Published by Andrew Haldenby on 12 December 2016
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- The Reformer Blog
21 December 2016
Reform of the NHS will be high on the political agenda in 2017. The focus in recent days has been on social care, but this is only a part of the bigger challenge. As set out in the Five Year Forward View, citizens need a dynamic NHS with integrated services, harnessing technology to deliver care when and where it will have the greatest impact. Sustainability and Transformation Plans (STPs) are charged with delivering this vision. Reform is carrying out research investigating whether they are likely to succeed, with findings to be published in the New Year. So far, weak accountability is emerging as a particular barrier to success.
An STP is not a legal body in its own right. It has no statutory duties. Instead, statutory responsibility lies with the individual organisations represented within it: the CCGs, provider trusts, local authorities and so on. Consequently, some local leaders of these organisations are experiencing tension between the interests of their own organisation and the STP footprint as a whole. There is no one person or body with the authority to make executive decisions.
Attempting to quash these concerns, Simon Stevens, chief executive of NHS England, has described the STPs as simply “the right group of hospitals, GP services, mental health and community services, local government, social care and community groups getting together and saying, “If this is the funding available in our community, what is the best way of dealing with some of our long-term and deep-seated needs to join up services…?”” STPs should not, however, be discussion forums alone: they need to have the power to act.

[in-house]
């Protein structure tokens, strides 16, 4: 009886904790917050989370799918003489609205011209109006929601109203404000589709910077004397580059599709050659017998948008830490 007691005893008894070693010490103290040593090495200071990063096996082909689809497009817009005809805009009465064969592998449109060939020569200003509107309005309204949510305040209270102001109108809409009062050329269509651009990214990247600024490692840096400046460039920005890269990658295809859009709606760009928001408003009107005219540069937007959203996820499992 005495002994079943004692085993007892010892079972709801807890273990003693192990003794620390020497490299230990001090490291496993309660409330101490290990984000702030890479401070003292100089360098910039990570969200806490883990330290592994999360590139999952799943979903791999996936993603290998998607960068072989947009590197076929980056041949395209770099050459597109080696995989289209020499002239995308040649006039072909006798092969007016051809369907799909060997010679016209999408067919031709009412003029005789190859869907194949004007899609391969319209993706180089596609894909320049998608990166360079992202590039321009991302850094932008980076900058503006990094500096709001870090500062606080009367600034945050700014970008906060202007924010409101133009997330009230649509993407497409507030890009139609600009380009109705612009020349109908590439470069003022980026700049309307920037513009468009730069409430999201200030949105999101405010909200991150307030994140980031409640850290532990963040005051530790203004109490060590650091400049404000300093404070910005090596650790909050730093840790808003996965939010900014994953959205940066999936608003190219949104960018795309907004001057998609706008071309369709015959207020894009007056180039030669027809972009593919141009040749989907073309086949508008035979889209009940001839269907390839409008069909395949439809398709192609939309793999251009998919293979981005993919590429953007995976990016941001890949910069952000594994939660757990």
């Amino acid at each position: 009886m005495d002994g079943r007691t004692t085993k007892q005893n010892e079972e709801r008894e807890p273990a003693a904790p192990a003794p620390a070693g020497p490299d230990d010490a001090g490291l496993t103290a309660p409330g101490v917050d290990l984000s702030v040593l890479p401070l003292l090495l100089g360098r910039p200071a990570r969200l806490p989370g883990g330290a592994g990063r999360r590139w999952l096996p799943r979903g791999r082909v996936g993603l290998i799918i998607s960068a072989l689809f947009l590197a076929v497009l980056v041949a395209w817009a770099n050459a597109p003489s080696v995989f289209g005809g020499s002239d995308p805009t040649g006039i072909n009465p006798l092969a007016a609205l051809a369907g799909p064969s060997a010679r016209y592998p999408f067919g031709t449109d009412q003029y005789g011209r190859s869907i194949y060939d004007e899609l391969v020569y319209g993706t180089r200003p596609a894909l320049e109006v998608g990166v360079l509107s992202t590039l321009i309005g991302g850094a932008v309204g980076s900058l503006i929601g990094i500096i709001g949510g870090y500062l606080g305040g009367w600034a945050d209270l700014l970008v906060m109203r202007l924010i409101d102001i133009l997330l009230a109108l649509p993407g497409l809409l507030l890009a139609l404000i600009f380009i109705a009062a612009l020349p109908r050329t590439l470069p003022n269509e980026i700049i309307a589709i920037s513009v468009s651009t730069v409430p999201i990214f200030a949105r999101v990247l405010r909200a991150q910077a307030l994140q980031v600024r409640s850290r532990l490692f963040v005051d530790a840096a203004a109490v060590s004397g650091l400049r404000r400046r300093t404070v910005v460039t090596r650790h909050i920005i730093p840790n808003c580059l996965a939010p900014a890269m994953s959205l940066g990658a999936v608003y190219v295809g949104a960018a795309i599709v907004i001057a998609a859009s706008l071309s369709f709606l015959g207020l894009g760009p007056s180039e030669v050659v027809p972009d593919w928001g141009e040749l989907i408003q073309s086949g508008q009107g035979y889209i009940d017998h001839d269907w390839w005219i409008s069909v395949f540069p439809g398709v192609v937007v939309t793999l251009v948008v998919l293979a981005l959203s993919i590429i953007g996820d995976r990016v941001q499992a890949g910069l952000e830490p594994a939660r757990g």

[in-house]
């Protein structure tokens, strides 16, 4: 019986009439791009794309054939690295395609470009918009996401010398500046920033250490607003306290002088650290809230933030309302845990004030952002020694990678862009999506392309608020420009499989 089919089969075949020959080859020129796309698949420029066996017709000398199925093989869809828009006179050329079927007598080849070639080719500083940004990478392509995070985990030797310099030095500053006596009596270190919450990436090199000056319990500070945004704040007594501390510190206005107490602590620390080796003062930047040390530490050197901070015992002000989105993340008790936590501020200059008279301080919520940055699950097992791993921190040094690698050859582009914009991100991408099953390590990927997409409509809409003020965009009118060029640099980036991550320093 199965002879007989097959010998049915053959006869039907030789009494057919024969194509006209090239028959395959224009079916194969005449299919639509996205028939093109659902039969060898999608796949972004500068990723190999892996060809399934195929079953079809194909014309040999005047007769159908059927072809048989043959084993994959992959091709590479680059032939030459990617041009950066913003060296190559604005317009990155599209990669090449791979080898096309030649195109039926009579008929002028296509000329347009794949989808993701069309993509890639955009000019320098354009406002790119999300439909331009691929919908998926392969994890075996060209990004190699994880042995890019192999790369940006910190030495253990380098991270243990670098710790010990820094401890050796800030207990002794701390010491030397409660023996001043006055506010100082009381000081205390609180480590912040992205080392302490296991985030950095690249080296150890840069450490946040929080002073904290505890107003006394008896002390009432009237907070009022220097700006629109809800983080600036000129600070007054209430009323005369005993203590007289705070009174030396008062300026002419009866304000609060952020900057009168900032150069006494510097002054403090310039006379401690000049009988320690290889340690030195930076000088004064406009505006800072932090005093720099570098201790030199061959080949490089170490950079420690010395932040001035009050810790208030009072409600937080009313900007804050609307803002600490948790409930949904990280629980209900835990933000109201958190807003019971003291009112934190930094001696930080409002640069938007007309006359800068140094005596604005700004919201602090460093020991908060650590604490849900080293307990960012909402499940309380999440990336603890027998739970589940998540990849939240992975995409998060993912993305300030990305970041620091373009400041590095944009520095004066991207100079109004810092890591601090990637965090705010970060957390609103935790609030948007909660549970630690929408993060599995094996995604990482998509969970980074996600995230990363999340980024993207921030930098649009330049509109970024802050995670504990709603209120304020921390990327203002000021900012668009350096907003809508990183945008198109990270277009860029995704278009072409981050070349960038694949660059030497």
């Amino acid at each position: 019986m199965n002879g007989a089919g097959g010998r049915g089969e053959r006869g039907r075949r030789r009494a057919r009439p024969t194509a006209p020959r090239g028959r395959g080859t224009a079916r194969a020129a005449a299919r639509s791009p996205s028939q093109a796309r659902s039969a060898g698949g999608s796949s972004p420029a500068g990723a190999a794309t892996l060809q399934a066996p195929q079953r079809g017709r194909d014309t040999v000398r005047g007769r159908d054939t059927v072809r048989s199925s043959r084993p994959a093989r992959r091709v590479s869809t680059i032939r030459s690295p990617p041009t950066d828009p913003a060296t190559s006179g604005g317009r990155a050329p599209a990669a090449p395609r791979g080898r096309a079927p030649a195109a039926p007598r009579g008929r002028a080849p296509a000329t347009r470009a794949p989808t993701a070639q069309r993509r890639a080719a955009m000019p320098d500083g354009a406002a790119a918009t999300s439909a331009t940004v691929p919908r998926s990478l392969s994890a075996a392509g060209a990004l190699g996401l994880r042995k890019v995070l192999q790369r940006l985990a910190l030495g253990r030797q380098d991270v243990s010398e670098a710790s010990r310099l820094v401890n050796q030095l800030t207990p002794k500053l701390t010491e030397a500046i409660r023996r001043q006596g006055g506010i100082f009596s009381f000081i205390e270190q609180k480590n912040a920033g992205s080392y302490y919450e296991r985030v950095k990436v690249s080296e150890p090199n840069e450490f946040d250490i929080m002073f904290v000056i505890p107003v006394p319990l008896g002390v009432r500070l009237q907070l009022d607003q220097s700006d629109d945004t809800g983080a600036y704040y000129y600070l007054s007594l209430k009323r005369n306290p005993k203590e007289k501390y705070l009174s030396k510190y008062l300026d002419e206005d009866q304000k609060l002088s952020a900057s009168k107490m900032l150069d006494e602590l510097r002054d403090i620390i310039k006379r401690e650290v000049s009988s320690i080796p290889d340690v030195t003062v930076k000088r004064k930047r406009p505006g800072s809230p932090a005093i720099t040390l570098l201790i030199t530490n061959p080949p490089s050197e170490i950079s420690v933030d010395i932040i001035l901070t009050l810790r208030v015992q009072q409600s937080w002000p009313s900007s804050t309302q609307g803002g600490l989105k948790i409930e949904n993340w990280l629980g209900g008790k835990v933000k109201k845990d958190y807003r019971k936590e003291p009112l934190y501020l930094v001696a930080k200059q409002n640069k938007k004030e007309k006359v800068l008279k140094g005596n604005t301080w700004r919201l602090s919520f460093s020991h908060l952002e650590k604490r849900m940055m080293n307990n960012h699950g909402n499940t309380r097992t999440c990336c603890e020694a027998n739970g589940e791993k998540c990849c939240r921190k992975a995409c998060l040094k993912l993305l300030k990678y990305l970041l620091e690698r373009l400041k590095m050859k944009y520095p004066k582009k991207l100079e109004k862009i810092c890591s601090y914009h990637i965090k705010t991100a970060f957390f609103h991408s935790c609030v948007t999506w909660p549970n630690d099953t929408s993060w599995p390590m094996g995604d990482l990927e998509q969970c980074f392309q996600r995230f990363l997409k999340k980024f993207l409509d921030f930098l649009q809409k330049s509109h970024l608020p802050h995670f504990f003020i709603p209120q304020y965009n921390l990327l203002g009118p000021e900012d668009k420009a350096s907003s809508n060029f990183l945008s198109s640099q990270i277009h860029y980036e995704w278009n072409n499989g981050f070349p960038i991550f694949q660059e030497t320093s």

Greater Manchester has attracted attention following the high-profile devolution of the health and social care budget, but even Greater Manchester does not seem to have all the answers. Its progress is usually attributed to devolution but IPPR has described the Greater Manchester deal as more akin to delegation. Rather than the Greater Manchester Combined Authority (GMCA) being completely free to make its own decisions, it is limited by the agendas of national bodies. The creation of the GMCA added another layer of complexity, with existing bodies, such as CCGs, maintaining their statutory duties and responsibilities. Greater Manchester appears to be succeeding despite, rather than because of, the legislative framework.
There is little political appetite for another reorganisation of the NHS, but there is a clear need for a legislative framework that supports what the STPs are trying to do. Devolving more power to local bodies, be this local combined authorities, STP bodies or another collaborative, local approach, could be the way to free up leaders in local health systems to think about population-wide health rather than being forced to prioritise the interests of their own individual organisations. As Professor Terence Stephenson, chair of the General Medical Council, said, “We are … answerable to Parliament, not to the Government. We need Parliament to give us legislation fit for 2030, not fit for 1983.”
Devolution does not need to mean the end of the National Health Service. National consistency can be maintained through national standards and goals. Accountability frameworks, however, need to allow local leaders to make decisions themselves about how to best serve their local populations if the STPs are to have the impact that they need to.
Elaine Fischer, Research Assistant, Reform